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100. Basic Causes of Greatest Concern

10 Mar

In my 100 blogs to date, I have tried to cover important governmental, social, medical, and related issues, that profoundly affect our way of life. In this, my 100th blog, I will list some of our most significant current issues, and maybe some possible solutions. I know that my blogs are sometimes imperfect and not very original, but my purpose is to increase the number of voices urging important changes and understanding. So here is a list of ideas to emphasize:

Our American founding fathers when creating the Constitution and other rules, were afraid of the kind of populism that we see today. So they tried to move important decisions away from the ordinary citizens and towards more responsible and intelligent leaders. Here are two examples supporting this lack of trust:
1. The establishment of an electoral college, to prevent direct citizen voting.
2. Until 1913, senators were elected by state legislatures, and not the people.
The founding fathers were afraid that ordinary people could be scammed by unscrupulous politicians. They anticipated someone like our current President.

Societies that over emphasize capitalism and the importance of financial success, foster corruption so that clever manipulators accumulate vast wealth, much of which belongs to the people. It is apparent that anyone (or party) in office for a long time will drift away from the people’s needs and develop methods for increasing their wealth. These methods include donating to Congressmen who will legislate tax loopholes and unfair subsidies.

An age requirement for U.S. President is not enough. Tax returns must be required and other financial and business details provided. It is too easy for very rich people, once in office, to make decisions best for their businesses and not for the country. A notable example is the transport minister for Azerbaijan, formerly a part of the Soviet Union. His covert construction contracting, participation in money laundering schemes, and wide-ranging contacts made him extremely rich at the expense of the citizens.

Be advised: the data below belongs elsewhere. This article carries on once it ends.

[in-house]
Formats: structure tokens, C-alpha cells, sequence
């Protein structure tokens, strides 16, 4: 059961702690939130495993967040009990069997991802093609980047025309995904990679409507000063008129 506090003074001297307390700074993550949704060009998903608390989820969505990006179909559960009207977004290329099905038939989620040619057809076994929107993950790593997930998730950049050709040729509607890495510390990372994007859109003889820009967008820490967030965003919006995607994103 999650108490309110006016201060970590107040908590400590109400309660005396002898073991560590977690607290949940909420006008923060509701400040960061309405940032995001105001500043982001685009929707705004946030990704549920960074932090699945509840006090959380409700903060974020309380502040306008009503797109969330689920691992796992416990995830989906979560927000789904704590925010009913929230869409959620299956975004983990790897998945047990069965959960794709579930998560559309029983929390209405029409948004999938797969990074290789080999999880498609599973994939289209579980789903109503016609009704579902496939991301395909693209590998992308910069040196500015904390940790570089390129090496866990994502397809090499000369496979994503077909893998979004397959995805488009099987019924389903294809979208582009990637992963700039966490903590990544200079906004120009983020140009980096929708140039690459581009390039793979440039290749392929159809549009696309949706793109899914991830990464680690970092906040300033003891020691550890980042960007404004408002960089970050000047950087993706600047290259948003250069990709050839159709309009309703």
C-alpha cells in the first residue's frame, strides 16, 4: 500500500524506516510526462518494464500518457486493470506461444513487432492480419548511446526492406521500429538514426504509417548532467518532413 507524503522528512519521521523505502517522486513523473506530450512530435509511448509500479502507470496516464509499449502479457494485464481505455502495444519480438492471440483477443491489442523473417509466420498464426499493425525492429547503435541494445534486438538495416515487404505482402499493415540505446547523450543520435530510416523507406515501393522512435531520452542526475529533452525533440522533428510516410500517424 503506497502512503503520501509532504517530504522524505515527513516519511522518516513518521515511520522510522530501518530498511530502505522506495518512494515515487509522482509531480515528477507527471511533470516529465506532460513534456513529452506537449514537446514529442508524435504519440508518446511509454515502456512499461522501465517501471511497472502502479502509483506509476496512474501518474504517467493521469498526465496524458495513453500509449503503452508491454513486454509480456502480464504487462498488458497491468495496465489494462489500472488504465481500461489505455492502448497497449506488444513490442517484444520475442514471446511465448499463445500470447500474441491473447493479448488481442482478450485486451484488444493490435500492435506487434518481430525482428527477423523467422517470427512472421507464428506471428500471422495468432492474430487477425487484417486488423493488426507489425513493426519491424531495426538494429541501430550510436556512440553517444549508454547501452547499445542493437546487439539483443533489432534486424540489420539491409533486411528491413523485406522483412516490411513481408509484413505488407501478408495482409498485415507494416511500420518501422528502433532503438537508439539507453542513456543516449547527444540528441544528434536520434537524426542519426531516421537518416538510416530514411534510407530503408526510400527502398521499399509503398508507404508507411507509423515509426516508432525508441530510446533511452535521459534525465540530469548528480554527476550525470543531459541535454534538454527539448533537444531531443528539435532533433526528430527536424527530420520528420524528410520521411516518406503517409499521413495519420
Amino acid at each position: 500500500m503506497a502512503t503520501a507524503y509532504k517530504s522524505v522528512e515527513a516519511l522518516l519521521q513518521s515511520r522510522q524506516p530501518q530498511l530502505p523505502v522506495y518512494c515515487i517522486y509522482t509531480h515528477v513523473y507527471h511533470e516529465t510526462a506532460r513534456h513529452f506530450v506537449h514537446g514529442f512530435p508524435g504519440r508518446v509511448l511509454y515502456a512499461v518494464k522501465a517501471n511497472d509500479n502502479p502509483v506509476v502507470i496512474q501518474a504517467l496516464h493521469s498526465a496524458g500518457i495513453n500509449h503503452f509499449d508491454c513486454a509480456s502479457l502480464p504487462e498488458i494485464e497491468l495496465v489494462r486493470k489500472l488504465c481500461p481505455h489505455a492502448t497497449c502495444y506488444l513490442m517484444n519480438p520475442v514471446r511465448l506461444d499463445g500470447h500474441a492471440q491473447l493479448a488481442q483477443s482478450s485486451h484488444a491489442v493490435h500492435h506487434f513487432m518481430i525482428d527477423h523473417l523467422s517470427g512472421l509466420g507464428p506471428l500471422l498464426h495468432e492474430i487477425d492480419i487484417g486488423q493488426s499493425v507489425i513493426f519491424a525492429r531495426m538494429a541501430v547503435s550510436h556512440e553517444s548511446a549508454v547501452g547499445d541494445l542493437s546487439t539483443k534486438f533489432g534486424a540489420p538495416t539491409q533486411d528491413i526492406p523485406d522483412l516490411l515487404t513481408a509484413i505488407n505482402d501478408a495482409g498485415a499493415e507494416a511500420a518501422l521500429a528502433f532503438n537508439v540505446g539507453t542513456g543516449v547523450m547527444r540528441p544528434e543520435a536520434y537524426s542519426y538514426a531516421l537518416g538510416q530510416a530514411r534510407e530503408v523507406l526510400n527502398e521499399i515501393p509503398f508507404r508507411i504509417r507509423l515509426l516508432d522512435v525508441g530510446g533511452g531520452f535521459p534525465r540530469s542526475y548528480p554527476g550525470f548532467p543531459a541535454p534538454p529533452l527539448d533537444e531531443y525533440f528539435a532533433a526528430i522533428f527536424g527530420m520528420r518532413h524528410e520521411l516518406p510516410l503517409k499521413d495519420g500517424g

Corruption and unjustified accumulation of wealth, is not limited to politicians. Almost every vital service needed by the people, such as healthcare, education, and insurance, has cheated the citizens and made administrators (and others) hugely wealthy. Many of these rich people donate to Congress and through resulting legislation, make themselves even richer. Donations to congressmen has shifted vast amounts of money away from ordinary citizens, to undeserving administrators (making many millions of dollars). For example, median total compensation for ceos of major teaching non-profit hospitals is 1.35 million. Many make much more. Is it right that many millions of dollars are given to hospital administrators while poor people are being rejected (even die) for lack of insurance? Important services should be provided by the government at little or no cost. I feel that administrators and certain others should be allowed to become somewhat rich, but not extremely so.

Clarification: All “Western” or developed countries are a combination of capitalism with some socialistic features. Pure capitalism allows the unlimited accumulation of wealth with no financial protections for the citizens. Pure socialism is an economy totally controlled and owned by the state. In the USA (and many other major countries) capitalism is primary, and there are “social programs” in areas such as healthcare, education, and supporting the poor. Shifting some funds from the very rich to the very poor through taxation changes and programs like Medicaid is not “socialism,” it is simply the addition of a “social program.”